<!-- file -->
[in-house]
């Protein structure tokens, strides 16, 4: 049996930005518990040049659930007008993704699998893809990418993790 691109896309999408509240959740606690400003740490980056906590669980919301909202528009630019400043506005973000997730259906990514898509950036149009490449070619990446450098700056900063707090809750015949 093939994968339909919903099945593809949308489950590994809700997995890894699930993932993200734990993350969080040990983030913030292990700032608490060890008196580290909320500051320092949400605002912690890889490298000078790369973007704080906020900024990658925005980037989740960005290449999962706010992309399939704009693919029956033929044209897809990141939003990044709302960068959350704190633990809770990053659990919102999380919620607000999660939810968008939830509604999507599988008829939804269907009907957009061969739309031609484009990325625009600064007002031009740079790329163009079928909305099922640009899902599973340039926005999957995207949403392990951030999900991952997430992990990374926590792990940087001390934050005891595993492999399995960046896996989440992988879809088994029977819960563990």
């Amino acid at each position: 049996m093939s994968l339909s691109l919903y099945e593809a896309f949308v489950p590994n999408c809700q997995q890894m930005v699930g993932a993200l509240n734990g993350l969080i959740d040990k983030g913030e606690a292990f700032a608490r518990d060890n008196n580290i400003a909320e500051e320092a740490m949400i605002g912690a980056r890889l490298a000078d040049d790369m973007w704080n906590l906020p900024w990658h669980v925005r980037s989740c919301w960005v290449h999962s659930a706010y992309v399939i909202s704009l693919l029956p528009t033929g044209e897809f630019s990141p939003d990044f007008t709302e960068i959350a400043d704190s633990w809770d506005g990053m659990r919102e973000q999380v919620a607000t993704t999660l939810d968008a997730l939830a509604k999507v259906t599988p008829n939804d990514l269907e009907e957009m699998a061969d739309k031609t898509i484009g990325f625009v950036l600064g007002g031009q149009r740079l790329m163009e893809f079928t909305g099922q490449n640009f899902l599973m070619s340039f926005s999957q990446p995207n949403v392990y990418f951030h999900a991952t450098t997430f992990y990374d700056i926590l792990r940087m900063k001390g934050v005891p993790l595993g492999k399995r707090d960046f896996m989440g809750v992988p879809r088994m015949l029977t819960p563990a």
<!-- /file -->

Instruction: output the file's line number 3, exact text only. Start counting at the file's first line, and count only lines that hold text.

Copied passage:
């Amino acid at each position: 049996m093939s994968l339909s691109l919903y099945e593809a896309f949308v489950p590994n999408c809700q997995q890894m930005v699930g993932a993200l509240n734990g993350l969080i959740d040990k983030g913030e606690a292990f700032a608490r518990d060890n008196n580290i400003a909320e500051e320092a740490m949400i605002g912690a980056r890889l490298a000078d040049d790369m973007w704080n906590l906020p900024w990658h669980v925005r980037s989740c919301w960005v290449h999962s659930a706010y992309v399939i909202s704009l693919l029956p528009t033929g044209e897809f630019s990141p939003d990044f007008t709302e960068i959350a400043d704190s633990w809770d506005g990053m659990r919102e973000q999380v919620a607000t993704t999660l939810d968008a997730l939830a509604k999507v259906t599988p008829n939804d990514l269907e009907e957009m699998a061969d739309k031609t898509i484009g990325f625009v950036l600064g007002g031009q149009r740079l790329m163009e893809f079928t909305g099922q490449n640009f899902l599973m070619s340039f926005s999957q990446p995207n949403v392990y990418f951030h999900a991952t450098t997430f992990y990374d700056i926590l792990r940087m900063k001390g934050v005891p993790l595993g492999k399995r707090d960046f896996m989440g809750v992988p879809r088994m015949l029977t819960p563990a």